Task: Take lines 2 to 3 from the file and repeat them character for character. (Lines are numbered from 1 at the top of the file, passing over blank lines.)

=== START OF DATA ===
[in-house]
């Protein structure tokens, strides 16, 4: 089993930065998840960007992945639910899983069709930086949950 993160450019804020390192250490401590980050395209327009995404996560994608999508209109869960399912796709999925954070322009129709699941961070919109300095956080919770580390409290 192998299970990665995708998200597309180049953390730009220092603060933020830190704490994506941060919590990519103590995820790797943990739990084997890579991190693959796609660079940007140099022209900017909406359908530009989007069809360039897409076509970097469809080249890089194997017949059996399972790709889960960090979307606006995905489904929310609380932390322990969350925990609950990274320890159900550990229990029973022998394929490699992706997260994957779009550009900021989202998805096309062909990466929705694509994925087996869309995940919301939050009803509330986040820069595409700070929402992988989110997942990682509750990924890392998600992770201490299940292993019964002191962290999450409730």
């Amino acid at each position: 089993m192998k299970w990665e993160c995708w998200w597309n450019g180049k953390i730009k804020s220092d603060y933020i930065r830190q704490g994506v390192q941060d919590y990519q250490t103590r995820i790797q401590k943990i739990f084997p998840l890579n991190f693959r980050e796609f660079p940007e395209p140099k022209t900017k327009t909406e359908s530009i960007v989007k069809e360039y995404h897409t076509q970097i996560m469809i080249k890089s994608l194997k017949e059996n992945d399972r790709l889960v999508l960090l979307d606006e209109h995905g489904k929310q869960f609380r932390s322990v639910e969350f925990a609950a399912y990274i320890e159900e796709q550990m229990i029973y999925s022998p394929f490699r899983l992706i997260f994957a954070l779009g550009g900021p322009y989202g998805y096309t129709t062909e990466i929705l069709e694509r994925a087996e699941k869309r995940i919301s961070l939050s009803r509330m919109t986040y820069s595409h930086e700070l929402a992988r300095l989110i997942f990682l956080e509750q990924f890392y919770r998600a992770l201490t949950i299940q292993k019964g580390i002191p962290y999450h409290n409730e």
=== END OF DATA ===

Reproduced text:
């Protein structure tokens, strides 16, 4: 089993930065998840960007992945639910899983069709930086949950 993160450019804020390192250490401590980050395209327009995404996560994608999508209109869960399912796709999925954070322009129709699941961070919109300095956080919770580390409290 192998299970990665995708998200597309180049953390730009220092603060933020830190704490994506941060919590990519103590995820790797943990739990084997890579991190693959796609660079940007140099022209900017909406359908530009989007069809360039897409076509970097469809080249890089194997017949059996399972790709889960960090979307606006995905489904929310609380932390322990969350925990609950990274320890159900550990229990029973022998394929490699992706997260994957779009550009900021989202998805096309062909990466929705694509994925087996869309995940919301939050009803509330986040820069595409700070929402992988989110997942990682509750990924890392998600992770201490299940292993019964002191962290999450409730």
């Amino acid at each position: 089993m192998k299970w990665e993160c995708w998200w597309n450019g180049k953390i730009k804020s220092d603060y933020i930065r830190q704490g994506v390192q941060d919590y990519q250490t103590r995820i790797q401590k943990i739990f084997p998840l890579n991190f693959r980050e796609f660079p940007e395209p140099k022209t900017k327009t909406e359908s530009i960007v989007k069809e360039y995404h897409t076509q970097i996560m469809i080249k890089s994608l194997k017949e059996n992945d399972r790709l889960v999508l960090l979307d606006e209109h995905g489904k929310q869960f609380r932390s322990v639910e969350f925990a609950a399912y990274i320890e159900e796709q550990m229990i029973y999925s022998p394929f490699r899983l992706i997260f994957a954070l779009g550009g900021p322009y989202g998805y096309t129709t062909e990466i929705l069709e694509r994925a087996e699941k869309r995940i919301s961070l939050s009803r509330m919109t986040y820069s595409h930086e700070l929402a992988r300095l989110i997942f990682l956080e509750q990924f890392y919770r998600a992770l201490t949950i299940q292993k019964g580390i002191p962290y999450h409290n409730e």